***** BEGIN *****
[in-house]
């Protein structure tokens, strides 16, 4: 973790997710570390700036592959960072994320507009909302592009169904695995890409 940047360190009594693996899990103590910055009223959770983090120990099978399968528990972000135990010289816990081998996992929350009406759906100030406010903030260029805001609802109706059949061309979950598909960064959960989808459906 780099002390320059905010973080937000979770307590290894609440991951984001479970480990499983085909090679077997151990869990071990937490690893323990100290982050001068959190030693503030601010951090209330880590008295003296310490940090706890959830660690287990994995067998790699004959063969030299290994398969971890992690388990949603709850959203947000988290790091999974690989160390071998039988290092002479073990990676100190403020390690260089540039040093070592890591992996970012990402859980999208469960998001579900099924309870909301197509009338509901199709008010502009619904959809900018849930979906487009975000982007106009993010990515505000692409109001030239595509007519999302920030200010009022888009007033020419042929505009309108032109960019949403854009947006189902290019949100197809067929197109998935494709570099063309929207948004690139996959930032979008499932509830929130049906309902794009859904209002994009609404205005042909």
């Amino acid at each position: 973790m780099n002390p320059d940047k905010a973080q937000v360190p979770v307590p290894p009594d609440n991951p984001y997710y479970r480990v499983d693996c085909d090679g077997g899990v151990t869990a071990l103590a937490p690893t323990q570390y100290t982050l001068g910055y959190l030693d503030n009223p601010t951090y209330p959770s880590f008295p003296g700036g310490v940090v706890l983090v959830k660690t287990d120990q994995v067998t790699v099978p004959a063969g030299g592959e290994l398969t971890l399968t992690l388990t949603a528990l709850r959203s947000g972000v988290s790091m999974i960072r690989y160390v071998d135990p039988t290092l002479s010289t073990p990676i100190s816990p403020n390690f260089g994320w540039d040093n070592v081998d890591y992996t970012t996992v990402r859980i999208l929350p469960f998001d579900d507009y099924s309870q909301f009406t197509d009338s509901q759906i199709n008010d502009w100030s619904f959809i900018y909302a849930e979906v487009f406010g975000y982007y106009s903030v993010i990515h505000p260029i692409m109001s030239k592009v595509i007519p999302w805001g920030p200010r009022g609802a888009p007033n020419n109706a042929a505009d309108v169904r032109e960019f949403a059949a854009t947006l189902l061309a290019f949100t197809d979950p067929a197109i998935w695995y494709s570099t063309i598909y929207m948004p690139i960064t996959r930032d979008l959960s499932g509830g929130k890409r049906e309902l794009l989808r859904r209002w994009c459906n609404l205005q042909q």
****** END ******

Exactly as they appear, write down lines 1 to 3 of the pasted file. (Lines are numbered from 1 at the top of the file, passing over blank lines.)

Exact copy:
[in-house]
């Protein structure tokens, strides 16, 4: 973790997710570390700036592959960072994320507009909302592009169904695995890409 940047360190009594693996899990103590910055009223959770983090120990099978399968528990972000135990010289816990081998996992929350009406759906100030406010903030260029805001609802109706059949061309979950598909960064959960989808459906 780099002390320059905010973080937000979770307590290894609440991951984001479970480990499983085909090679077997151990869990071990937490690893323990100290982050001068959190030693503030601010951090209330880590008295003296310490940090706890959830660690287990994995067998790699004959063969030299290994398969971890992690388990949603709850959203947000988290790091999974690989160390071998039988290092002479073990990676100190403020390690260089540039040093070592890591992996970012990402859980999208469960998001579900099924309870909301197509009338509901199709008010502009619904959809900018849930979906487009975000982007106009993010990515505000692409109001030239595509007519999302920030200010009022888009007033020419042929505009309108032109960019949403854009947006189902290019949100197809067929197109998935494709570099063309929207948004690139996959930032979008499932509830929130049906309902794009859904209002994009609404205005042909």
């Amino acid at each position: 973790m780099n002390p320059d940047k905010a973080q937000v360190p979770v307590p290894p009594d609440n991951p984001y997710y479970r480990v499983d693996c085909d090679g077997g899990v151990t869990a071990l103590a937490p690893t323990q570390y100290t982050l001068g910055y959190l030693d503030n009223p601010t951090y209330p959770s880590f008295p003296g700036g310490v940090v706890l983090v959830k660690t287990d120990q994995v067998t790699v099978p004959a063969g030299g592959e290994l398969t971890l399968t992690l388990t949603a528990l709850r959203s947000g972000v988290s790091m999974i960072r690989y160390v071998d135990p039988t290092l002479s010289t073990p990676i100190s816990p403020n390690f260089g994320w540039d040093n070592v081998d890591y992996t970012t996992v990402r859980i999208l929350p469960f998001d579900d507009y099924s309870q909301f009406t197509d009338s509901q759906i199709n008010d502009w100030s619904f959809i900018y909302a849930e979906v487009f406010g975000y982007y106009s903030v993010i990515h505000p260029i692409m109001s030239k592009v595509i007519p999302w805001g920030p200010r009022g609802a888009p007033n020419n109706a042929a505009d309108v169904r032109e960019f949403a059949a854009t947006l189902l061309a290019f949100t197809d979950p067929a197109i998935w695995y494709s570099t063309i598909y929207m948004p690139i960064t996959r930032d979008l959960s499932g509830g929130k890409r049906e309902l794009l989808r859904r209002w994009c459906n609404l205005q042909q």